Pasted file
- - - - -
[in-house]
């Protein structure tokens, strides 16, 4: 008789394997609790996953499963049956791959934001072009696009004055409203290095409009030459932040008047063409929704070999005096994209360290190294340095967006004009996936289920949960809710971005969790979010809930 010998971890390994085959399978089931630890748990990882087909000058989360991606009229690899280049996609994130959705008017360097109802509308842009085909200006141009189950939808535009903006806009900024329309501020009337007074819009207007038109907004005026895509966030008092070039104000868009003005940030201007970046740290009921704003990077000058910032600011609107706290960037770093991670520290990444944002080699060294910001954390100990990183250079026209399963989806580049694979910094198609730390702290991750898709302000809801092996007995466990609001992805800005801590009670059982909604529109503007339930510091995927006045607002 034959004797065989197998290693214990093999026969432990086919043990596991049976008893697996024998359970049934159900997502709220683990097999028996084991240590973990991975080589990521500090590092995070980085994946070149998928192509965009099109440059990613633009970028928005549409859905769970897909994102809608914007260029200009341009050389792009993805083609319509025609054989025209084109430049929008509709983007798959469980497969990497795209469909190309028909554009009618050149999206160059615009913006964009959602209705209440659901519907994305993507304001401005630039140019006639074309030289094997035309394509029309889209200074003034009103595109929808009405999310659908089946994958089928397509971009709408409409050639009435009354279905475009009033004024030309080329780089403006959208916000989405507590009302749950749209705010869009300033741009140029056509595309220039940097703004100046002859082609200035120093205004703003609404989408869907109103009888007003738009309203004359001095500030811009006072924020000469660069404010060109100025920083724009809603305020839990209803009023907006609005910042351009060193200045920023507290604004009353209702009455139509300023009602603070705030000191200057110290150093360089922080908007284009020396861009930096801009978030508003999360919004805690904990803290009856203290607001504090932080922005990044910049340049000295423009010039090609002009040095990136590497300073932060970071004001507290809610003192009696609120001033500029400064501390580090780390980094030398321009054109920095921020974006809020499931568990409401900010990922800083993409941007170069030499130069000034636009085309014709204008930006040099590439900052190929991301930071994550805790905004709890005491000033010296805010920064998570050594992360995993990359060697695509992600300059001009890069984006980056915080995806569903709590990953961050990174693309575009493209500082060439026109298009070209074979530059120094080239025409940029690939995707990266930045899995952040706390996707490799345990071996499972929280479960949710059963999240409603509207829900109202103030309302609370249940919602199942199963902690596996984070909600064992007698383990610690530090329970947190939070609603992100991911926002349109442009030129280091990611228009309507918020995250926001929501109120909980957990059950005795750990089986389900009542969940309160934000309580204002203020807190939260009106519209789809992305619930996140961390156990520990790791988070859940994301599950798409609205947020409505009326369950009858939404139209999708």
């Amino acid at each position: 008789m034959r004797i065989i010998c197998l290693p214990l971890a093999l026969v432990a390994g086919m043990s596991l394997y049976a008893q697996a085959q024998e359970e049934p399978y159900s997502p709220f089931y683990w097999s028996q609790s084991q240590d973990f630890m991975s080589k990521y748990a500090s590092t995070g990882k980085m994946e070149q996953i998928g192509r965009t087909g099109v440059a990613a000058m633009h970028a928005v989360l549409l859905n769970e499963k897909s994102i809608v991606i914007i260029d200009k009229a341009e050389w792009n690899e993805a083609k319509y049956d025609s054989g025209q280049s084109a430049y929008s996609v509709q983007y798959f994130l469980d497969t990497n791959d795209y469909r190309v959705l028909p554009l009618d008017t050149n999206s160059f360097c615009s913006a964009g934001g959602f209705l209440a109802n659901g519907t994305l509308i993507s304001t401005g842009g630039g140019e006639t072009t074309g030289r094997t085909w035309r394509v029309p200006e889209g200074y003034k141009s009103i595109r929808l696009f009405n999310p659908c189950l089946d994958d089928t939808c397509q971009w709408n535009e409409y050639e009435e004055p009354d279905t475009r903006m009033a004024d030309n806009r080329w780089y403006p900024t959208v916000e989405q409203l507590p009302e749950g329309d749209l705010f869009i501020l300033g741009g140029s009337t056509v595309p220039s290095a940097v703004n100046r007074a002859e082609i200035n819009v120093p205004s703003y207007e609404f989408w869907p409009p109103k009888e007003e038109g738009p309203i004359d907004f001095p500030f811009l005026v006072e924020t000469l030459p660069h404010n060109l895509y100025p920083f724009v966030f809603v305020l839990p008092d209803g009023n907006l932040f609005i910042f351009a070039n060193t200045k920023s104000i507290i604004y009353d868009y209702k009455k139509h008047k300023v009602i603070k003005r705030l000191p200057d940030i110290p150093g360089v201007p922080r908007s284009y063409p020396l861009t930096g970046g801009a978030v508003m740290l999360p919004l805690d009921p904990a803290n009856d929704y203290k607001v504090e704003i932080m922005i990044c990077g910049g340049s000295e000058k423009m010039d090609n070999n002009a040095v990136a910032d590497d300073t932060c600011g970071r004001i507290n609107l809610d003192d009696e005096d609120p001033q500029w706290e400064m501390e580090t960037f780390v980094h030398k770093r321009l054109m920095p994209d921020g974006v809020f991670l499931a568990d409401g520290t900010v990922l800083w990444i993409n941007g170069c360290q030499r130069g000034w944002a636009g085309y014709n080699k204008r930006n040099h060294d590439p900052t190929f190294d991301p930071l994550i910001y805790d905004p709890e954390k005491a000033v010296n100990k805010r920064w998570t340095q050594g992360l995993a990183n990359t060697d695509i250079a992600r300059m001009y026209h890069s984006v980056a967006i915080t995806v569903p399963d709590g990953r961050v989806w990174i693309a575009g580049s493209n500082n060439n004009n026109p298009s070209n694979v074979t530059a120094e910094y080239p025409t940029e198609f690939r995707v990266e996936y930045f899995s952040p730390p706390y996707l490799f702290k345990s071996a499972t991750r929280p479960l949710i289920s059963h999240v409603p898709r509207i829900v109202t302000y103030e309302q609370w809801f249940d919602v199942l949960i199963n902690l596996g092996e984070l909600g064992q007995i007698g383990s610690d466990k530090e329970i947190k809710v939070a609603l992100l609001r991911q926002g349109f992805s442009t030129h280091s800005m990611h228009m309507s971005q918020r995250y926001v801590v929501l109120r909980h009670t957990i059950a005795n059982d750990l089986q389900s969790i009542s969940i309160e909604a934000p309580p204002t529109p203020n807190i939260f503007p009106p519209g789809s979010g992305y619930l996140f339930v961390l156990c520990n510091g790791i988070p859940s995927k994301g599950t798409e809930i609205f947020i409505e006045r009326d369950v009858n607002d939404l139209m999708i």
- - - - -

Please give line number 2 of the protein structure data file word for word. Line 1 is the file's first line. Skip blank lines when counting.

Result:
């Protein structure tokens, strides 16, 4: 008789394997609790996953499963049956791959934001072009696009004055409203290095409009030459932040008047063409929704070999005096994209360290190294340095967006004009996936289920949960809710971005969790979010809930 010998971890390994085959399978089931630890748990990882087909000058989360991606009229690899280049996609994130959705008017360097109802509308842009085909200006141009189950939808535009903006806009900024329309501020009337007074819009207007038109907004005026895509966030008092070039104000868009003005940030201007970046740290009921704003990077000058910032600011609107706290960037770093991670520290990444944002080699060294910001954390100990990183250079026209399963989806580049694979910094198609730390702290991750898709302000809801092996007995466990609001992805800005801590009670059982909604529109503007339930510091995927006045607002 034959004797065989197998290693214990093999026969432990086919043990596991049976008893697996024998359970049934159900997502709220683990097999028996084991240590973990991975080589990521500090590092995070980085994946070149998928192509965009099109440059990613633009970028928005549409859905769970897909994102809608914007260029200009341009050389792009993805083609319509025609054989025209084109430049929008509709983007798959469980497969990497795209469909190309028909554009009618050149999206160059615009913006964009959602209705209440659901519907994305993507304001401005630039140019006639074309030289094997035309394509029309889209200074003034009103595109929808009405999310659908089946994958089928397509971009709408409409050639009435009354279905475009009033004024030309080329780089403006959208916000989405507590009302749950749209705010869009300033741009140029056509595309220039940097703004100046002859082609200035120093205004703003609404989408869907109103009888007003738009309203004359001095500030811009006072924020000469660069404010060109100025920083724009809603305020839990209803009023907006609005910042351009060193200045920023507290604004009353209702009455139509300023009602603070705030000191200057110290150093360089922080908007284009020396861009930096801009978030508003999360919004805690904990803290009856203290607001504090932080922005990044910049340049000295423009010039090609002009040095990136590497300073932060970071004001507290809610003192009696609120001033500029400064501390580090780390980094030398321009054109920095921020974006809020499931568990409401900010990922800083993409941007170069030499130069000034636009085309014709204008930006040099590439900052190929991301930071994550805790905004709890005491000033010296805010920064998570050594992360995993990359060697695509992600300059001009890069984006980056915080995806569903709590990953961050990174693309575009493209500082060439026109298009070209074979530059120094080239025409940029690939995707990266930045899995952040706390996707490799345990071996499972929280479960949710059963999240409603509207829900109202103030309302609370249940919602199942199963902690596996984070909600064992007698383990610690530090329970947190939070609603992100991911926002349109442009030129280091990611228009309507918020995250926001929501109120909980957990059950005795750990089986389900009542969940309160934000309580204002203020807190939260009106519209789809992305619930996140961390156990520990790791988070859940994301599950798409609205947020409505009326369950009858939404139209999708």